Past Picks

Bringing Maryland together since 2008

One Maryland One Book picks are stories that ring true long after their year is over. Explore past picks and find a new favorite!

If you would like materials for any prior selections, please contact alewis@mdhumanities.org.

Book Cover Year Title Author
2019 What the Eyes Don’t See: A Story of Crisis, Resistance, and Hope in an American City Mona Hanna-Attisha
Bloodsworth_cover 2018 Bloodsworth: The True Story of the First Death Row Inmate Exonerated by DNA Evidence Tim Junkin
Purple Hibiscus book cover 2017 Purple Hibiscus Chimamanda Ngozi Adichie
Full Cover All American Boys 2016  All American Boys Jason Reynolds and Brendan Kiely
2015 The Boys in the Boat Daniel James Brown
 The Distance Between Us 2014 OMOB 2014 The Distance Between Us: a Memoir Reyna Grande
 King Peggy 2013 OMOB 2013 King Peggy: An American Secretary, Her Royal Destiny, and the Inspiring Story of How She Changed an African Village Peggielene Bartels and Eleanor Herman
 The Cellist 2012 OMOB 2012 The Cellist of Sarajevo Steven Galloway
 Absolutely True Diary 2011 OMOB Cover 2011 The Absolutely True Diary of a Part-Time Indian Sherman Alexie
 cover of Outcasts United 2010 Outcasts United Warren St. John
 Song Yet Sung 2009 OMOB Cover 2009 Song Yet Sung James McBride
 A Hope in the Unseen 2008 OMOB Cover 2008 A Hope In the Unseen Ron Suskind
  • “The school I am reporting on is designed as an alternative center for students who are not successful in the “regular” classrooms in our district. These students are challenged by a number of factors, including emotional problems, discipline issues, etc. This particular book was one that a number of students were able to relate to and engage with. As a consequence, students who do not normally read became active participants in both reading and discussing!”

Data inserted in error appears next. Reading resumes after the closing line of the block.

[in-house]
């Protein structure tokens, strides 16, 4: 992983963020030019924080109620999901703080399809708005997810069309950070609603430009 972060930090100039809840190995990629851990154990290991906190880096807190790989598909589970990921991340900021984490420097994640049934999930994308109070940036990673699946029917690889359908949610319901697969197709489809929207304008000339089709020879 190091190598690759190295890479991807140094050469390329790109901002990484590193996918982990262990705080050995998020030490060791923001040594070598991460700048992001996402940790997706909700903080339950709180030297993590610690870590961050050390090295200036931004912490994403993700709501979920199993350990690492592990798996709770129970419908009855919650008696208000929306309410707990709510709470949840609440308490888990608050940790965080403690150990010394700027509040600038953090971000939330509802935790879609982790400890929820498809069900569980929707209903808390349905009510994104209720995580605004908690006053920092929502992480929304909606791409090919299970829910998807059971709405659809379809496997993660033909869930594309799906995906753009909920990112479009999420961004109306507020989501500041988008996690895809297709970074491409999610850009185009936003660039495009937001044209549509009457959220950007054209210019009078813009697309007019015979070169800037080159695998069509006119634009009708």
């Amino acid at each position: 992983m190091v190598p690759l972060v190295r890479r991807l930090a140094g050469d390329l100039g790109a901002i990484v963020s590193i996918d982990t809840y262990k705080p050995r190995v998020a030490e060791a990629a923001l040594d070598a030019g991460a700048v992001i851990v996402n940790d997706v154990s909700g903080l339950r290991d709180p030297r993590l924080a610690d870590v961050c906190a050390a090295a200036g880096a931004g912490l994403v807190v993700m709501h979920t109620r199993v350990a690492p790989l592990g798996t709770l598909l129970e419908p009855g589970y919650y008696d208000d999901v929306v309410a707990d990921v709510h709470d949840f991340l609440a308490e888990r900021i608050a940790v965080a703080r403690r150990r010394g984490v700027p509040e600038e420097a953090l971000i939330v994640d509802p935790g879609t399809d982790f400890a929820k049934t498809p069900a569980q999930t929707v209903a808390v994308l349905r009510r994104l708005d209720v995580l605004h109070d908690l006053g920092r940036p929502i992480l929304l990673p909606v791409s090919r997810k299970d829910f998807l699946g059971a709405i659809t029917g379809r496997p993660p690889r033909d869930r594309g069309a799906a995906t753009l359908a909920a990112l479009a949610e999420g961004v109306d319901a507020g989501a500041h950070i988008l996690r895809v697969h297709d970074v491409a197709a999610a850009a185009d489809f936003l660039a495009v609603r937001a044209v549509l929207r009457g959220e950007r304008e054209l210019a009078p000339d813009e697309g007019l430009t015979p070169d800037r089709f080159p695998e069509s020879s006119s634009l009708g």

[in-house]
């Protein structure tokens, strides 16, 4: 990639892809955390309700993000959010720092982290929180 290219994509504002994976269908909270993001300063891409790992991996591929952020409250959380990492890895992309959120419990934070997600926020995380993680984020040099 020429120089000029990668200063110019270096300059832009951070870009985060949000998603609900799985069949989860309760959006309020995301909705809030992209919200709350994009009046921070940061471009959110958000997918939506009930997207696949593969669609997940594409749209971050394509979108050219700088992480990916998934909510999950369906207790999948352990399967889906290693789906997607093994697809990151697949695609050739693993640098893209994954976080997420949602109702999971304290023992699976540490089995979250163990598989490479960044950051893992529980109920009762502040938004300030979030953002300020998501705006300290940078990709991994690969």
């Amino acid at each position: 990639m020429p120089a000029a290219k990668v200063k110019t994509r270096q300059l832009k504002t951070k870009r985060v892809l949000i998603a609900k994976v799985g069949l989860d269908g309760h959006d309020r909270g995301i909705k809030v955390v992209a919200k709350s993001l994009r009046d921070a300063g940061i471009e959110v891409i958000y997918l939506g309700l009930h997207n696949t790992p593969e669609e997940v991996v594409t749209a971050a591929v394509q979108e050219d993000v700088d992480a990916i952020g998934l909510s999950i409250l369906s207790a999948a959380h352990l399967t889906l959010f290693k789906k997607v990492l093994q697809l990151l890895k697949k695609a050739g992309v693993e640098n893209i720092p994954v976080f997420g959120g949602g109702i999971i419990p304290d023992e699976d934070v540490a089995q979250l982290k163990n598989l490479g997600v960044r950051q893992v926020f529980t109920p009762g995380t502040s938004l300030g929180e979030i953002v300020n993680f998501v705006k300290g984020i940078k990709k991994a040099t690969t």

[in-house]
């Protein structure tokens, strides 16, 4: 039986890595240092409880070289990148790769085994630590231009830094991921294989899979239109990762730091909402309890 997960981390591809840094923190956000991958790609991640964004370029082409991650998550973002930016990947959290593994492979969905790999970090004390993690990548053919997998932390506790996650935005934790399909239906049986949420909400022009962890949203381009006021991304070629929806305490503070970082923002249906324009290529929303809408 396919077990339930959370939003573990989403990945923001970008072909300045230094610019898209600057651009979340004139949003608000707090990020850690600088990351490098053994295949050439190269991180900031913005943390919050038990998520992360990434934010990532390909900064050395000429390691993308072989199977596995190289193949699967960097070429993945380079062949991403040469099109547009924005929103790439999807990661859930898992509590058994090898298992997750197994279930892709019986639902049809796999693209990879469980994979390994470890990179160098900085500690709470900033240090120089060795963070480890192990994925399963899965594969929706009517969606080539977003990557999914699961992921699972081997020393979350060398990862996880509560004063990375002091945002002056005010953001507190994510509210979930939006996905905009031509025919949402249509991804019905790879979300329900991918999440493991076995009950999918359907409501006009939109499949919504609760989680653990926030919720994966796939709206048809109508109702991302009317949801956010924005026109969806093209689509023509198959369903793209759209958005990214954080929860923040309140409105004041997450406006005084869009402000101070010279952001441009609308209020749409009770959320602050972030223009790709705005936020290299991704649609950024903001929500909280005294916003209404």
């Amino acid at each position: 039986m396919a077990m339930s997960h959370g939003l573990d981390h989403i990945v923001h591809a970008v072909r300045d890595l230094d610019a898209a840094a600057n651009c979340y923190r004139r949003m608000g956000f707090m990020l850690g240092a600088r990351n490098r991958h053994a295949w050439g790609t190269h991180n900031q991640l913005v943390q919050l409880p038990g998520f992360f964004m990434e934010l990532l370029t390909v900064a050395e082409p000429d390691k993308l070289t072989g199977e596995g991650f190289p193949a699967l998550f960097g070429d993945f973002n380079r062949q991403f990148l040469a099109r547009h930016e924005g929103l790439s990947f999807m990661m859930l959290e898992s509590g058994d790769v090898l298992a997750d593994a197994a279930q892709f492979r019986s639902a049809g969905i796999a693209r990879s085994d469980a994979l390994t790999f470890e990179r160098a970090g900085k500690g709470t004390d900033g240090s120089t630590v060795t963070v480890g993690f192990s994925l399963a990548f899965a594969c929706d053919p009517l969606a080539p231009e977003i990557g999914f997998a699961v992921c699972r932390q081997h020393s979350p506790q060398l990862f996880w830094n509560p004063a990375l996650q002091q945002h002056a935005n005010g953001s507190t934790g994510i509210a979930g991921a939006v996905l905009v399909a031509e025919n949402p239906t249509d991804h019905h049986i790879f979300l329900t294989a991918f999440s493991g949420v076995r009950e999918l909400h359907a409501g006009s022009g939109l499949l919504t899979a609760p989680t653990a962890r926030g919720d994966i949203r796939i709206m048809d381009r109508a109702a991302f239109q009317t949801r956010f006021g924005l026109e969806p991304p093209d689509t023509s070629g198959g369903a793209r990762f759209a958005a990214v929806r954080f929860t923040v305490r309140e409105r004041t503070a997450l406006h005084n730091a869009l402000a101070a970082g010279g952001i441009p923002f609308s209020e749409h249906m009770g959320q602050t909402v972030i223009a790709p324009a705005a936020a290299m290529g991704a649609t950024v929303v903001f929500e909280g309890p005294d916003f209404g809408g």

One Maryland One Book 2015 teacher
  • “The impact of this particular book was probably stronger than any other Maryland One Book due to the connections we could make with real world events and police brutality in the headlines. Many groups were reading and discussing the book at our school: Student Equity Team, Drama Club, Faculty book club, sociology and English classes. It fostered important discussions about race relations.”

    One Maryland One Book 2016 teacher
  • “A sophomore on our school’s state-champ runner-up varsity football team was so taken by Joe’s story of the sophomore year on the boat that he got his dad (the coach) and several members of his team to read the book even though they weren’t assigned it in class. Another student described a discussion she got into with her math teacher after school about the relevance of the English curriculum and used her experience with Brown’s work and the field trip to convince her teacher that humanities are just as important as STEM. Great stuff!”

    ​One Maryland One Book 2015 teacher
  • “For most of my 10th grade students, this was the first book they have read from cover to cover.”

    One Maryland One Book 2016 teacher